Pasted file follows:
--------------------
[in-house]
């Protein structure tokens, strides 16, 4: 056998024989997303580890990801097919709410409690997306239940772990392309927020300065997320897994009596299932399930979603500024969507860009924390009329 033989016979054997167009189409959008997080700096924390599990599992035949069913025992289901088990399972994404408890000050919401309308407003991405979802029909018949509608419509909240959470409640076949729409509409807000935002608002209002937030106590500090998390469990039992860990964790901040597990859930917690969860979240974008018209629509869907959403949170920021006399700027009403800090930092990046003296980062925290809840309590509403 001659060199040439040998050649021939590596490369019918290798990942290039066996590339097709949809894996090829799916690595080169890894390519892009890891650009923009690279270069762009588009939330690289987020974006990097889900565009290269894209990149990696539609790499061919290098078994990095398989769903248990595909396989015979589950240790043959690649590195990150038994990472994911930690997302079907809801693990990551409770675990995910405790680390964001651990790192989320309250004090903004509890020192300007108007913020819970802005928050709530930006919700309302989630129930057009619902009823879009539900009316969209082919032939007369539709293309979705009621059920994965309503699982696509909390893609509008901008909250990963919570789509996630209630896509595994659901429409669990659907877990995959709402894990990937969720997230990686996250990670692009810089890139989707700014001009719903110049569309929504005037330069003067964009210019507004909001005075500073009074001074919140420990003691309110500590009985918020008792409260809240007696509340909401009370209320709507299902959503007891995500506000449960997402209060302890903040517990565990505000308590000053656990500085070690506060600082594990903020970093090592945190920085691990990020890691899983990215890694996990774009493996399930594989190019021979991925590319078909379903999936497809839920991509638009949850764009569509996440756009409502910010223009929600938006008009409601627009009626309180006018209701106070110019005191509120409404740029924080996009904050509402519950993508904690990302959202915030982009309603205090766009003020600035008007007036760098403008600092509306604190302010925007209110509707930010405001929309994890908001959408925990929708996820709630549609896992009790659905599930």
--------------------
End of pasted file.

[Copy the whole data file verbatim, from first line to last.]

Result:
[in-house]
């Protein structure tokens, strides 16, 4: 056998024989997303580890990801097919709410409690997306239940772990392309927020300065997320897994009596299932399930979603500024969507860009924390009329 033989016979054997167009189409959008997080700096924390599990599992035949069913025992289901088990399972994404408890000050919401309308407003991405979802029909018949509608419509909240959470409640076949729409509409807000935002608002209002937030106590500090998390469990039992860990964790901040597990859930917690969860979240974008018209629509869907959403949170920021006399700027009403800090930092990046003296980062925290809840309590509403 001659060199040439040998050649021939590596490369019918290798990942290039066996590339097709949809894996090829799916690595080169890894390519892009890891650009923009690279270069762009588009939330690289987020974006990097889900565009290269894209990149990696539609790499061919290098078994990095398989769903248990595909396989015979589950240790043959690649590195990150038994990472994911930690997302079907809801693990990551409770675990995910405790680390964001651990790192989320309250004090903004509890020192300007108007913020819970802005928050709530930006919700309302989630129930057009619902009823879009539900009316969209082919032939007369539709293309979705009621059920994965309503699982696509909390893609509008901008909250990963919570789509996630209630896509595994659901429409669990659907877990995959709402894990990937969720997230990686996250990670692009810089890139989707700014001009719903110049569309929504005037330069003067964009210019507004909001005075500073009074001074919140420990003691309110500590009985918020008792409260809240007696509340909401009370209320709507299902959503007891995500506000449960997402209060302890903040517990565990505000308590000053656990500085070690506060600082594990903020970093090592945190920085691990990020890691899983990215890694996990774009493996399930594989190019021979991925590319078909379903999936497809839920991509638009949850764009569509996440756009409502910010223009929600938006008009409601627009009626309180006018209701106070110019005191509120409404740029924080996009904050509402519950993508904690990302959202915030982009309603205090766009003020600035008007007036760098403008600092509306604190302010925007209110509707930010405001929309994890908001959408925990929708996820709630549609896992009790659905599930």